Another important factor to consider in cold weather operation is engine preheating. In addition to difficulty starting the engine, failure to preheat an engine in cold weather can cause damage to the engine. It can lead to minor amounts of abnormal wear to internal engine parts and eventually to reduced engine performance and shortened TBO time. Lycoming recommends engine preheating anytime temperatures are 10 F. The exception to this is its 76 Series models that include the O-320-H and O/LO-360-E. It recommends preheating these engines when temperatures are below 20 F. The preheating system should be inspected for proper operation and any visible indications of defects.
Water contamination in the gas is another important issue to keep in mind. We need to be vigilant in ensuring excessive water is not present in the fuel. Unlike in warm weather where small amounts of water will not have a significant effect on engine operation, flying in freezing conditions makes any moisture in the system potentially dangerous. There are several things that can be done to prevent water from contaminating the gas. First of all, ensure all tanks are topped off whenever possible. The humidity in any air present in tanks that are not topped off is absorbed by the fuel. We should also ensure that all fuel caps are properly secured to prevent any rain or snow from contaminating the system. In addition, a vigilant fuel sampling/draining program can help ensure that any moisture present can be detected and removed before it adversely affects the engine. All fuel tanks and sumps should be drained before each flight.
While we are on the subject of fuel, there is one thing you need to be careful of — inadvertent fuel spills caused by temperature differentials. The problem occurs when an aircraft that is topped off and sitting out on a cold ramp (cold soaked) is taken inside a warm hangar for storage or maintenance. As the fuel warms up, it will expand. This can lead to fuel being dumped overboard, causing a fire hazard and a mess to clean up.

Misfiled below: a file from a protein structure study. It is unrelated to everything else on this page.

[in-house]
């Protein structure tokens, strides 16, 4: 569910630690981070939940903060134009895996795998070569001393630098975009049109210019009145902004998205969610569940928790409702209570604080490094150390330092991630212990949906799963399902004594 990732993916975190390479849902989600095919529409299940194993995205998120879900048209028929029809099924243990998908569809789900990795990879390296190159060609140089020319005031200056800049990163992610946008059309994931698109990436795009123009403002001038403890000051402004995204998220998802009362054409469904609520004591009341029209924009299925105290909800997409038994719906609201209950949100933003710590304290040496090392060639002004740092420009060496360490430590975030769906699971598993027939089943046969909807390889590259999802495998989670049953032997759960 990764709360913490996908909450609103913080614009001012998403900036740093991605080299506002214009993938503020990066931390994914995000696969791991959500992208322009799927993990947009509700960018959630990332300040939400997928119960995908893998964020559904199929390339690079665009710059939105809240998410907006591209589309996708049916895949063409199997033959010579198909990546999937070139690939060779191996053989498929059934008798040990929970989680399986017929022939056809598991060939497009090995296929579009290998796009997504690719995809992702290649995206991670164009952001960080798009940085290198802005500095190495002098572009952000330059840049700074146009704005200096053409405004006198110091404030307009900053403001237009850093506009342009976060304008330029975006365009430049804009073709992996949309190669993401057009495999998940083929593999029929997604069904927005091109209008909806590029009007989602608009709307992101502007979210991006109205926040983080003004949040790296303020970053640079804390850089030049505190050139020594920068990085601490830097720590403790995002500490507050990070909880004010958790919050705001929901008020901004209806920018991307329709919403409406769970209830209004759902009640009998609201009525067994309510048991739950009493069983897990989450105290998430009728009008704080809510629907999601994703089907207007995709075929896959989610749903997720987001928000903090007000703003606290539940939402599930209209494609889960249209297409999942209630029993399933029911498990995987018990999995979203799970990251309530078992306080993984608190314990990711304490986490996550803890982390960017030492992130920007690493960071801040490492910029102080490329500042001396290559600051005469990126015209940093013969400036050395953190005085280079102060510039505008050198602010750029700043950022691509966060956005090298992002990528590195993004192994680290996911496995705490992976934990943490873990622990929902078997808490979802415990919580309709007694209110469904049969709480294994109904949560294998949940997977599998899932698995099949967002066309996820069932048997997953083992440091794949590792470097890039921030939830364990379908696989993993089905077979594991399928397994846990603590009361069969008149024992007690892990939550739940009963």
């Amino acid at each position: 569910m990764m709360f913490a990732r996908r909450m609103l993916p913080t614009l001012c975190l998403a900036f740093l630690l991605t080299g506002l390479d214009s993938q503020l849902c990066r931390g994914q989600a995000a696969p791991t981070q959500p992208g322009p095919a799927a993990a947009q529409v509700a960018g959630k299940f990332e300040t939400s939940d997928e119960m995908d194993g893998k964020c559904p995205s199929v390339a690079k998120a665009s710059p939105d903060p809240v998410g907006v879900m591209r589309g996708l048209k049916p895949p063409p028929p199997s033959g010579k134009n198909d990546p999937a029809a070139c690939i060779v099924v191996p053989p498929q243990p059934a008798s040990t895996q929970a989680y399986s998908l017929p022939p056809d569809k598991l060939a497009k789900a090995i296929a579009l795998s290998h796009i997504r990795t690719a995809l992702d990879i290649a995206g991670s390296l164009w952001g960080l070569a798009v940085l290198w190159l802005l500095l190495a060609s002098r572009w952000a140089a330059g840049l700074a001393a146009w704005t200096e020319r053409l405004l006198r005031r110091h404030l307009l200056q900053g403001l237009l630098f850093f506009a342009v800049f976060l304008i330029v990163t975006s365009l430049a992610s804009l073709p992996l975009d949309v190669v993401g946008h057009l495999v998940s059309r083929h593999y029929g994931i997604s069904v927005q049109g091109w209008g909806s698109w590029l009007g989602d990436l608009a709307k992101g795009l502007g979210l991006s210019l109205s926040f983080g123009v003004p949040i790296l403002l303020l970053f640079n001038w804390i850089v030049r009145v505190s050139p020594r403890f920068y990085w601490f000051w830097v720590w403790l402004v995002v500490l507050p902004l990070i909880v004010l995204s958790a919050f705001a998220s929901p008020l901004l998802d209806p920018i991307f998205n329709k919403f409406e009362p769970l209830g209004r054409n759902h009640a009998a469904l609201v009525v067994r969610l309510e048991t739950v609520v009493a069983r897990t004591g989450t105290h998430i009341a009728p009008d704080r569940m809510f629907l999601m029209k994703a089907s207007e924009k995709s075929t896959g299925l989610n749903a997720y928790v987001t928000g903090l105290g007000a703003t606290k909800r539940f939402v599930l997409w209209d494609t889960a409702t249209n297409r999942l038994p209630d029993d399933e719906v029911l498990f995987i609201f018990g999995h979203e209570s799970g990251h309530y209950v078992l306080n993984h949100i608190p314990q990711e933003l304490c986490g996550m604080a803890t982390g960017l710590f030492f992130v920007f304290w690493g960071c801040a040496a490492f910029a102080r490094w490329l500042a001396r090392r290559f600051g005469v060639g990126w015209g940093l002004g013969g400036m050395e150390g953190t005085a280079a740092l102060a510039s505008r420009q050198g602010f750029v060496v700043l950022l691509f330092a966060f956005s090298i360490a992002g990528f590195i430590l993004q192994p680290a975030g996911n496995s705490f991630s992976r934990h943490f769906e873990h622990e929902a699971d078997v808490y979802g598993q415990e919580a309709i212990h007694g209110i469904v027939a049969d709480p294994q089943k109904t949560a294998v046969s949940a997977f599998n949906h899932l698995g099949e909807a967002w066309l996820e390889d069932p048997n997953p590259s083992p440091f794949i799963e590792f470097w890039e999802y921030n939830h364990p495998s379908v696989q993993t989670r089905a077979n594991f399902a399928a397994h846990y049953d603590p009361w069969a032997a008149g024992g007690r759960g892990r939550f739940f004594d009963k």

The crankcase breather deserves special consideration in cold weather preparation. The FAA reports that a number of engine failures have resulted from a frozen crankcase breather line which caused pressure to build up, sometimes blowing the oil filler cap off or rupturing a case seal, which caused the loss of the oil supply. The water, which causes the breather line to freeze, is a natural by-product of heating and cooling of engine parts. When the crankcase vapor cools, it condenses in the breather line subsequently freezing it closed. Before flight ensure that the breather system is free of ice. If a modification of the system is necessary, be certain that it is an approved change so as to eliminate a possible fire hazard.
Wet cell batteries require some extra attention during cold weather. They should be kept fully charged or removed from the aircraft when an aircraft is kept parked outside to prevent loss of power caused by cold temperatures and the possibility of freezing. If a battery is discharged because of hard starting conditions, don’t allow it to remain in a discharged state. Ensure that it is charged immediately to help avoid any damage to the battery.
These have been a few tips on helping your customers safely operate in cold weather. With proper preparation and maintenance, pilots can safely enjoy the unique flying experience that winter offers.
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